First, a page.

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Shocked by gas prices? Here's why you shouldn't be

A fuel pump nozzle in a vehicle gas tank. (Luke Sharrett/Bloomberg via Getty)
A fuel pump nozzle in a vehicle gas tank. (Luke Sharrett/Bloomberg via Getty)

America’s passion for big cars, primed by automakers for more than a decade and buoyed by artificially cheap gas, has left the nation humiliatingly vulnerable to the recent surge in fuel prices.

If you haven’t already felt a twinge of regret about buying that SUV, wait until the next time you fill your gas tank. With the U.S. ban on Russian oil imports, the average cost of a gallon of gas in Massachusetts has breached the $4 threshold. In California, it’s already well over $5.

During the past several years of moderate gas prices, car buyers developed a strong preference for larger and more versatile vehicles like SUVs, crossovers and pickup trucks. These cars now rule the U.S. market, making up over 80% of current sales. And the dominance of these less fuel-efficient vehicles has contributed significantly to the global demand for oil.

America loves light trucks, but while consumer choice is certainly one factor that led to the ascendancy of the SUV, it’s not the whole story.

If you haven’t already felt a twinge of regret about buying that SUV, wait until the next time you fill your gas tank.

Billions spent on advertising played a pivotal role in forging the market for more profitable larger cars. You’ve seen the ads — an SUV speeds down a dirt track through the forest, splashes across a rocky riverbed, and emerges triumphantly on a mountain peak. In pursuit of higher margins, the automakers have successfully sold America on a romantic fantasy of power, adventure and freedom. Unsurprisingly, they’ve steered consumers toward the most lucrative segment of their market.

The petroleum industry is equally complicit in the market takeover by SUVs and trucks.

In 2018, The New York Times recounted the industry’s long history of lobbying to weaken federal fuel-economy standards. Led by the Koch brothers and other players, oil producers argued that tighter efficiency regulations were unnecessary because oil was no longer scarce, and also because they resulted in lighter-weight cars that are less safe. Lobbyists pressured the rule-making agencies to loosen emissions requirements for the light-truck category, clearing the way for automakers to load up their fleets with larger footprint vehicles.

American households and businesses have purchased cars and set up their budgets based on the availability of cheap gas, and adapting to the recent price increases will cause hardship. People can reduce their outlay for gas by shortening commutes, carpooling, buying an electric vehicle or using other modes of transportation. But changes in behavior take time. Analysts say that it will take many months of elevated prices to ratchet down demand for larger vehicles.

So the gas-price shock should not be shocking. The American consumer’s desire for SUVs and pickup trucks — and the industries that have profited from them — together set the stage long ago for the economic pain we’re feeling now.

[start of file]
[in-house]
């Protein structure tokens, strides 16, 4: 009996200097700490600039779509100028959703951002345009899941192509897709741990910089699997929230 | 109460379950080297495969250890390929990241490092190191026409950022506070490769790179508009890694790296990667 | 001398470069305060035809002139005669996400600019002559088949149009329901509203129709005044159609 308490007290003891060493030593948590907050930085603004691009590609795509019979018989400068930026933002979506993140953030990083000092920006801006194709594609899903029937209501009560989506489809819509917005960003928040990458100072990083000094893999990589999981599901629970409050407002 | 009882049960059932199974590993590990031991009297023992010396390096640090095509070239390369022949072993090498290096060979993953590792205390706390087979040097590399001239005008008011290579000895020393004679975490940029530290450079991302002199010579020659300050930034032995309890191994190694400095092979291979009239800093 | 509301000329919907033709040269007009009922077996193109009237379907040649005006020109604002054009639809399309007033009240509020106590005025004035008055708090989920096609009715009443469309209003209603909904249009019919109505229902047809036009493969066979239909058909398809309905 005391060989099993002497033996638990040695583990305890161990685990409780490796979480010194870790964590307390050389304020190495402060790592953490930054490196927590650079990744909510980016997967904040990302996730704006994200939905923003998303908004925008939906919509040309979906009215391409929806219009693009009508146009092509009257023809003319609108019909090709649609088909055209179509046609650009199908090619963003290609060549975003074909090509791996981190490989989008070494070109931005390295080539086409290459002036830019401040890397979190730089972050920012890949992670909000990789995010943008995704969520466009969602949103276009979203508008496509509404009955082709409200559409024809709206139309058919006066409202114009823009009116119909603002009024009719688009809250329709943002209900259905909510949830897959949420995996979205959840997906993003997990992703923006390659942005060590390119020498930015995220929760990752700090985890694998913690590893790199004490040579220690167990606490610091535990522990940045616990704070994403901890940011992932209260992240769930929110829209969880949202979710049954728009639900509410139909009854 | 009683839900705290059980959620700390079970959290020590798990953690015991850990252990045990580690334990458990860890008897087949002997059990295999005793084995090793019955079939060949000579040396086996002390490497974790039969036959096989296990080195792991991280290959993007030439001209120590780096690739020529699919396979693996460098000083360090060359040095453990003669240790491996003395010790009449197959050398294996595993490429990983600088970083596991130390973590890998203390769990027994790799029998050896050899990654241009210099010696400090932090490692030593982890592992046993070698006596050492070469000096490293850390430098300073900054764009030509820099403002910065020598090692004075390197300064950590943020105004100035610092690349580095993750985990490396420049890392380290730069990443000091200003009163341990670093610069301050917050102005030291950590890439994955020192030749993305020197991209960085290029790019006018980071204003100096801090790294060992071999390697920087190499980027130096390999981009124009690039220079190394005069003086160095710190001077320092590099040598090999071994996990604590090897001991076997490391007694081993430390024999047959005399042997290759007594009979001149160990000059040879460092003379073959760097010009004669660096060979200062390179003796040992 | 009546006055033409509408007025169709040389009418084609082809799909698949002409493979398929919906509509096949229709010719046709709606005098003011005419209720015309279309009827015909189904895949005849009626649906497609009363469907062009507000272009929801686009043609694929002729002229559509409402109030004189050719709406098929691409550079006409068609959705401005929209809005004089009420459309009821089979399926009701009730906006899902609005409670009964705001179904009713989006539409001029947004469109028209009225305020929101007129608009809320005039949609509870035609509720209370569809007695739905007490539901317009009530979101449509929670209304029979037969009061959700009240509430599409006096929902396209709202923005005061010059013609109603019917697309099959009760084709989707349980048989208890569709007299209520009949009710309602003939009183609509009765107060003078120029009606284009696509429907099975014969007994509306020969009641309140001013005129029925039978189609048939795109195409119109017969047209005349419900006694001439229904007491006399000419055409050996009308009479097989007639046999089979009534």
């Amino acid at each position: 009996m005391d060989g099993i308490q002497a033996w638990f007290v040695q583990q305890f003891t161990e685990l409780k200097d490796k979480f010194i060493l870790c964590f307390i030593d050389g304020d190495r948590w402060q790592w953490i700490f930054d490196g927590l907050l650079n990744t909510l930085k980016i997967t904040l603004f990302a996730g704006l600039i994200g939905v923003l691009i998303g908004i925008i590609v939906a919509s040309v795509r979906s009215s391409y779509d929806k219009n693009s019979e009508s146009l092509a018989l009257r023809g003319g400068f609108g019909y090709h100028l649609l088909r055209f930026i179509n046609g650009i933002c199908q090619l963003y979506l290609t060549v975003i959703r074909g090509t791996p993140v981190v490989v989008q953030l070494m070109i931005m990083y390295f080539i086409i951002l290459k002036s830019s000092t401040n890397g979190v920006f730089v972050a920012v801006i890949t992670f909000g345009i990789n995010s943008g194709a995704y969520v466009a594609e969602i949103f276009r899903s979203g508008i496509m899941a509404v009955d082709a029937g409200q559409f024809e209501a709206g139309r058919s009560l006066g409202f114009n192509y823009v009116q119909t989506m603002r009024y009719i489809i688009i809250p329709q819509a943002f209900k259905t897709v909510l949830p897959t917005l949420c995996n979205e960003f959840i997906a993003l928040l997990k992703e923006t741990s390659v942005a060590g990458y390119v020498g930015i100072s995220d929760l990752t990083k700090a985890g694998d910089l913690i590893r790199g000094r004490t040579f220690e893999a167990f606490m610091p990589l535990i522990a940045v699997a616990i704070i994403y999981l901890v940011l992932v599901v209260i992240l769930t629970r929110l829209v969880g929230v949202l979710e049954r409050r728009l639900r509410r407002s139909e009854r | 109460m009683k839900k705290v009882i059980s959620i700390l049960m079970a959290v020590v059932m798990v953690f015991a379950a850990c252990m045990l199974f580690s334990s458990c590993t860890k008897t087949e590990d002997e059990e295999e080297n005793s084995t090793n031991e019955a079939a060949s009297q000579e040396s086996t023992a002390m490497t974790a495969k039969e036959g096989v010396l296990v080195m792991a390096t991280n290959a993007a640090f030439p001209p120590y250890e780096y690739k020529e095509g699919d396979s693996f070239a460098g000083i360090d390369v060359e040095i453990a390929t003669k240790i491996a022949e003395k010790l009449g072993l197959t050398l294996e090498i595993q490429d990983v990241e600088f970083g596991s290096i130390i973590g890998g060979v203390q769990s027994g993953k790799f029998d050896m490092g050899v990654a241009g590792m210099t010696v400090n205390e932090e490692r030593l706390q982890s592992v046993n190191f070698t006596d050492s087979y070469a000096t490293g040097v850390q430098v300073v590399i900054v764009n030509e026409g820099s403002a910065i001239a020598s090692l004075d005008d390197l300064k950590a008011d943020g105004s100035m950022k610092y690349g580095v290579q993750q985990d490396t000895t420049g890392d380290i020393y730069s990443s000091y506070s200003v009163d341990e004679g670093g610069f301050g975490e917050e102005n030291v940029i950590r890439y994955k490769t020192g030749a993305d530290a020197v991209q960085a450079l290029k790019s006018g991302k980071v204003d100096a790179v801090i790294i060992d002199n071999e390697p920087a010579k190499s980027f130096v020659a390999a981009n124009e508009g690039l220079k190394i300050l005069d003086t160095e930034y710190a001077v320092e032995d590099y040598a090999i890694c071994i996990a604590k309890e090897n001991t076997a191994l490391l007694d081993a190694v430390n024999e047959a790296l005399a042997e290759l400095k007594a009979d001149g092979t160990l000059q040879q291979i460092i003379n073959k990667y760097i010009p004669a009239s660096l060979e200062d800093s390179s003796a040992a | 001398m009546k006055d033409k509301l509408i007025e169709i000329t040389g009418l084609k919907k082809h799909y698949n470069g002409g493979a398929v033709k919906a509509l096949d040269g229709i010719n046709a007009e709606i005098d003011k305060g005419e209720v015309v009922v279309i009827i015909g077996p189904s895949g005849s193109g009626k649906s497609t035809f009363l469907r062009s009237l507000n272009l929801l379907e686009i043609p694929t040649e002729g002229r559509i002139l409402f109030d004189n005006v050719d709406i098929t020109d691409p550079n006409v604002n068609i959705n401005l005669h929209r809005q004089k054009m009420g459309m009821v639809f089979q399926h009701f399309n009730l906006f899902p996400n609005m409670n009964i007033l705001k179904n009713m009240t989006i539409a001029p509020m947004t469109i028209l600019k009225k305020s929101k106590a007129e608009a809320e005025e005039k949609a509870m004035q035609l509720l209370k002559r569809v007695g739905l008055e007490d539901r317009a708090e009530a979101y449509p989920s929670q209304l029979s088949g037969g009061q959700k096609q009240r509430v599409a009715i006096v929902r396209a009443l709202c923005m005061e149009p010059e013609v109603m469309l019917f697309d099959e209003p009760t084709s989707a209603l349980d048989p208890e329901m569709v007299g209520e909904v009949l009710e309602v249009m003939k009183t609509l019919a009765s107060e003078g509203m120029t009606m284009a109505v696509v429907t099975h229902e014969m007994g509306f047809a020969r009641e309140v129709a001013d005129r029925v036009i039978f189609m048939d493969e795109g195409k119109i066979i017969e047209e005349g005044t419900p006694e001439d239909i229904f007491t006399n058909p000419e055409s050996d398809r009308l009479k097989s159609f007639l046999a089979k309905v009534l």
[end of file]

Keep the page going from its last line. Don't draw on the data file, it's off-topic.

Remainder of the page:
Even as gas prices increase, the cost doesn't begin to cover the social damage of gasoline consumption.

For example, a report from 2018 estimates that the U.S. military spends $81 billion per year to protect global oil supplies, much of that in the Persian Gulf.

Another example is the toll of water and air pollution caused by the extraction, refining and distribution of gasoline. The fracking boom that drove down the cost of oil worldwide is responsible for widespread water and soil contamination in many parts of the U.S.

Cars and trucks are the main sources of ground-level ozone, a primary component of smog. Ozone harms wildlife and ecosystems. It presents a dangerous health risk for people with asthma and other respiratory diseases, costing billions in medical expenses every year.

And critically, transportation fuels account for 29% of U.S. greenhouse gas emissions, the primary cause of climate warming. That’s more than any other sector of the economy.

So how high should the gas tax be in order to reflect the true cost to society?

The federal government’s tax on gasoline, a paltry 18.4 cents per gallon, hasn’t increased since 1993. It’s the lowest gas tax of any nation in the Organization for Economic Cooperation and Development except Mexico.

So how high should the gas tax be in order to reflect the true cost to society?

In Germany, where the gas tax is calculated to take into account social costs, they pay $2.83 per US gallon (that’s just the tax, not the total price). In France, the gas tax is $2.95, and in the Netherlands, $3.51.

Do high taxes alter the social costs? Note that Western European carbon emissions per capita from transportation fuels are about half those of the U.S. What’s more, the death rate from respiratory disease in the U.S. is 50 percent higher than in Germany and roughly triple that of France.

Cheap gasoline is normal in America. Consider the high price of that.

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Frederick Hewett Twitter Cognoscenti contributor
Frederick Hewett is a freelance writer living in Cambridge. He writes about climate and energy.

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